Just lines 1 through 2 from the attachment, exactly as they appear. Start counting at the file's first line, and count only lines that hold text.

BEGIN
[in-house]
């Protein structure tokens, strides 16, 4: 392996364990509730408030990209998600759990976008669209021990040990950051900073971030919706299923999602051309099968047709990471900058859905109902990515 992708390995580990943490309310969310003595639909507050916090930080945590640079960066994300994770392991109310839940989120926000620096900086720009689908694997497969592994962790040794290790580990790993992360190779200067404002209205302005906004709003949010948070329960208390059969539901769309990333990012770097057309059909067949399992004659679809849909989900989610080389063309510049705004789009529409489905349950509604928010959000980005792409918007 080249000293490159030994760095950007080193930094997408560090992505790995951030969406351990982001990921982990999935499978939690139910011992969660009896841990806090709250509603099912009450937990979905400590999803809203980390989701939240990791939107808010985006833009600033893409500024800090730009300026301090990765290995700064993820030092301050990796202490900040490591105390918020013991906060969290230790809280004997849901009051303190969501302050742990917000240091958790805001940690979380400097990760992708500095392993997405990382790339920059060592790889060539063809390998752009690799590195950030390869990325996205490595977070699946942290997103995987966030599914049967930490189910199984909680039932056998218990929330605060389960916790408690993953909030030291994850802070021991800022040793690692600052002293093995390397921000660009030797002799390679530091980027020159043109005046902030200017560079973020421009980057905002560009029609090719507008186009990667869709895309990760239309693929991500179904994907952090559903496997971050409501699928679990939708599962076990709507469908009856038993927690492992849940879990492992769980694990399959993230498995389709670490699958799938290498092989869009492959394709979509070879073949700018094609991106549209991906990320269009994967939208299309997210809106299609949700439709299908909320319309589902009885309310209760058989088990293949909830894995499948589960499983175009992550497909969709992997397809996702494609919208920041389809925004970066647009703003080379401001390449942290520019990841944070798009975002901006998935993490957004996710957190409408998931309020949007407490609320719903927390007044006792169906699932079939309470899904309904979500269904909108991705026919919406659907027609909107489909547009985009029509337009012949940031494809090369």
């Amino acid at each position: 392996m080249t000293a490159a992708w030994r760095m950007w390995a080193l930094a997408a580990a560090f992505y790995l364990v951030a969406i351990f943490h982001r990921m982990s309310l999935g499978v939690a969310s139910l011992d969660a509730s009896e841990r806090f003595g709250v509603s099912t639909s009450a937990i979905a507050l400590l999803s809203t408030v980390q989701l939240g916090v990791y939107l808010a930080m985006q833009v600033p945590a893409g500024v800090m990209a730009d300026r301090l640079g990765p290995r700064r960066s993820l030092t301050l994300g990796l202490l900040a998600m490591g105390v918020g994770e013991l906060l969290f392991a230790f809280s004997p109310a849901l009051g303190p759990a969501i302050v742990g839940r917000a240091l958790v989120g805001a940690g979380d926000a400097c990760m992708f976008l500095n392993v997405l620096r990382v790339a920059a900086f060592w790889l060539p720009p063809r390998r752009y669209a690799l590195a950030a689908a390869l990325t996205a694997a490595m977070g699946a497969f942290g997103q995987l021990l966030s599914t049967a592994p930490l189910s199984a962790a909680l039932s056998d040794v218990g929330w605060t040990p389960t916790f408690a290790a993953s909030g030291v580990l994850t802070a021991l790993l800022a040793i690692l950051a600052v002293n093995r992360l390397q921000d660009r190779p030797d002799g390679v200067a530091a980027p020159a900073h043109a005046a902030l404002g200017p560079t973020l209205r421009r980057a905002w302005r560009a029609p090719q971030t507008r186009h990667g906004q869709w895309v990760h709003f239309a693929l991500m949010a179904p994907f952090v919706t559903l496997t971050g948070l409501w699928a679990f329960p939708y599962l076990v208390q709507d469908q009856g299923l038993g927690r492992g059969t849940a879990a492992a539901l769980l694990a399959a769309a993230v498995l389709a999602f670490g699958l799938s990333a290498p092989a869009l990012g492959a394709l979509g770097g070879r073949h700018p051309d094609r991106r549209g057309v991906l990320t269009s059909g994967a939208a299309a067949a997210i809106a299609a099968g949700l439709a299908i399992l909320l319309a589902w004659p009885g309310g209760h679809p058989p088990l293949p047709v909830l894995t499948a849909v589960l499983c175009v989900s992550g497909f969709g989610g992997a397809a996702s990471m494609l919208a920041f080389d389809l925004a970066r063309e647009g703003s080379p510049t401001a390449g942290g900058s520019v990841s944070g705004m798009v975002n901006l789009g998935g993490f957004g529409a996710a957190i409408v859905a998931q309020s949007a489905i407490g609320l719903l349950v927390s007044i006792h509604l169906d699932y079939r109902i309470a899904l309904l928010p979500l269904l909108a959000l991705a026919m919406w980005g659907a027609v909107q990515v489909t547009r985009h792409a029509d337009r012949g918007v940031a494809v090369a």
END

[in-house]
């Protein structure tokens, strides 16, 4: 392996364990509730408030990209998600759990976008669209021990040990950051900073971030919706299923999602051309099968047709990471900058859905109902990515 992708390995580990943490309310969310003595639909507050916090930080945590640079960066994300994770392991109310839940989120926000620096900086720009689908694997497969592994962790040794290790580990790993992360190779200067404002209205302005906004709003949010948070329960208390059969539901769309990333990012770097057309059909067949399992004659679809849909989900989610080389063309510049705004789009529409489905349950509604928010959000980005792409918007 080249000293490159030994760095950007080193930094997408560090992505790995951030969406351990982001990921982990999935499978939690139910011992969660009896841990806090709250509603099912009450937990979905400590999803809203980390989701939240990791939107808010985006833009600033893409500024800090730009300026301090990765290995700064993820030092301050990796202490900040490591105390918020013991906060969290230790809280004997849901009051303190969501302050742990917000240091958790805001940690979380400097990760992708500095392993997405990382790339920059060592790889060539063809390998752009690799590195950030390869990325996205490595977070699946942290997103995987966030599914049967930490189910199984909680039932056998218990929330605060389960916790408690993953909030030291994850802070021991800022040793690692600052002293093995390397921000660009030797002799390679530091980027020159043109005046902030200017560079973020421009980057905002560009029609090719507008186009990667869709895309990760239309693929991500179904994907952090559903496997971050409501699928679990939708599962076990709507469908009856038993927690492992849940879990492992769980694990399959993230498995389709670490699958799938290498092989869009492959394709979509070879073949700018094609991106549209991906990320269009994967939208299309997210809106299609949700439709299908909320319309589902009885309310209760058989088990293949909830894995499948589960499983175009992550497909969709992997397809996702494609919208920041389809925004970066647009703003080379401001390449942290520019990841944070798009975002901006998935993490957004996710957190409408998931309020949007407490609320719903927390007044006792169906699932079939309470899904309904979500269904909108991705026919919406659907027609909107489909547009985009029509337009012949940031494809090369």